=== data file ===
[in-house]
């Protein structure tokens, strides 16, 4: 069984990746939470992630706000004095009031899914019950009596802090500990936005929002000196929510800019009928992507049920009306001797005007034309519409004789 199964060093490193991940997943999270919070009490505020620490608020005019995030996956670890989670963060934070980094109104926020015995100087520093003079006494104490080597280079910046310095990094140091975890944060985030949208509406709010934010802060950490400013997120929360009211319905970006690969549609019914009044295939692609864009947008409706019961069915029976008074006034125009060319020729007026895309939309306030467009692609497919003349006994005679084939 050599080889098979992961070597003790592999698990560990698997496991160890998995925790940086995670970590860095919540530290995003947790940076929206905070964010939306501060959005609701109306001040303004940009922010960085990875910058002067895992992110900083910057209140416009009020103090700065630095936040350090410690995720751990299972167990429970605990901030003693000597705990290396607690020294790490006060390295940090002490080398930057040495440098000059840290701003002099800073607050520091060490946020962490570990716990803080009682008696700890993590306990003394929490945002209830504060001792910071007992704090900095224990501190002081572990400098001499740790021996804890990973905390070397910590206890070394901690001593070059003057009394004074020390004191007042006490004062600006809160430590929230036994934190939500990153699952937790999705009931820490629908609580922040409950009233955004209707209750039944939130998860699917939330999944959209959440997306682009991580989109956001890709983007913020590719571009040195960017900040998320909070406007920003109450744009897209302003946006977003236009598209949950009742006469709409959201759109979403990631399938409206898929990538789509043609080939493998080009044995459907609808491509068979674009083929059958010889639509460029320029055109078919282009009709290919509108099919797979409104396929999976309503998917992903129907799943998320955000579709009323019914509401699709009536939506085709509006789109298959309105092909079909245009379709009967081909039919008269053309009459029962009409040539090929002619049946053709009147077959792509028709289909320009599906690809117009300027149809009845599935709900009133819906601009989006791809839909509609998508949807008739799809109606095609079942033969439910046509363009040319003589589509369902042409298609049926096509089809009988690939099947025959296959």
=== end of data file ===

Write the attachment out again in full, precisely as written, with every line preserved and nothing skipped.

[in-house]
């Protein structure tokens, strides 16, 4: 069984990746939470992630706000004095009031899914019950009596802090500990936005929002000196929510800019009928992507049920009306001797005007034309519409004789 199964060093490193991940997943999270919070009490505020620490608020005019995030996956670890989670963060934070980094109104926020015995100087520093003079006494104490080597280079910046310095990094140091975890944060985030949208509406709010934010802060950490400013997120929360009211319905970006690969549609019914009044295939692609864009947008409706019961069915029976008074006034125009060319020729007026895309939309306030467009692609497919003349006994005679084939 050599080889098979992961070597003790592999698990560990698997496991160890998995925790940086995670970590860095919540530290995003947790940076929206905070964010939306501060959005609701109306001040303004940009922010960085990875910058002067895992992110900083910057209140416009009020103090700065630095936040350090410690995720751990299972167990429970605990901030003693000597705990290396607690020294790490006060390295940090002490080398930057040495440098000059840290701003002099800073607050520091060490946020962490570990716990803080009682008696700890993590306990003394929490945002209830504060001792910071007992704090900095224990501190002081572990400098001499740790021996804890990973905390070397910590206890070394901690001593070059003057009394004074020390004191007042006490004062600006809160430590929230036994934190939500990153699952937790999705009931820490629908609580922040409950009233955004209707209750039944939130998860699917939330999944959209959440997306682009991580989109956001890709983007913020590719571009040195960017900040998320909070406007920003109450744009897209302003946006977003236009598209949950009742006469709409959201759109979403990631399938409206898929990538789509043609080939493998080009044995459907609808491509068979674009083929059958010889639509460029320029055109078919282009009709290919509108099919797979409104396929999976309503998917992903129907799943998320955000579709009323019914509401699709009536939506085709509006789109298959309105092909079909245009379709009967081909039919008269053309009459029962009409040539090929002619049946053709009147077959792509028709289909320009599906690809117009300027149809009845599935709900009133819906601009989006791809839909509609998508949807008739799809109606095609079942033969439910046509363009040319003589589509369902042409298609049926096509089809009988690939099947025959296959």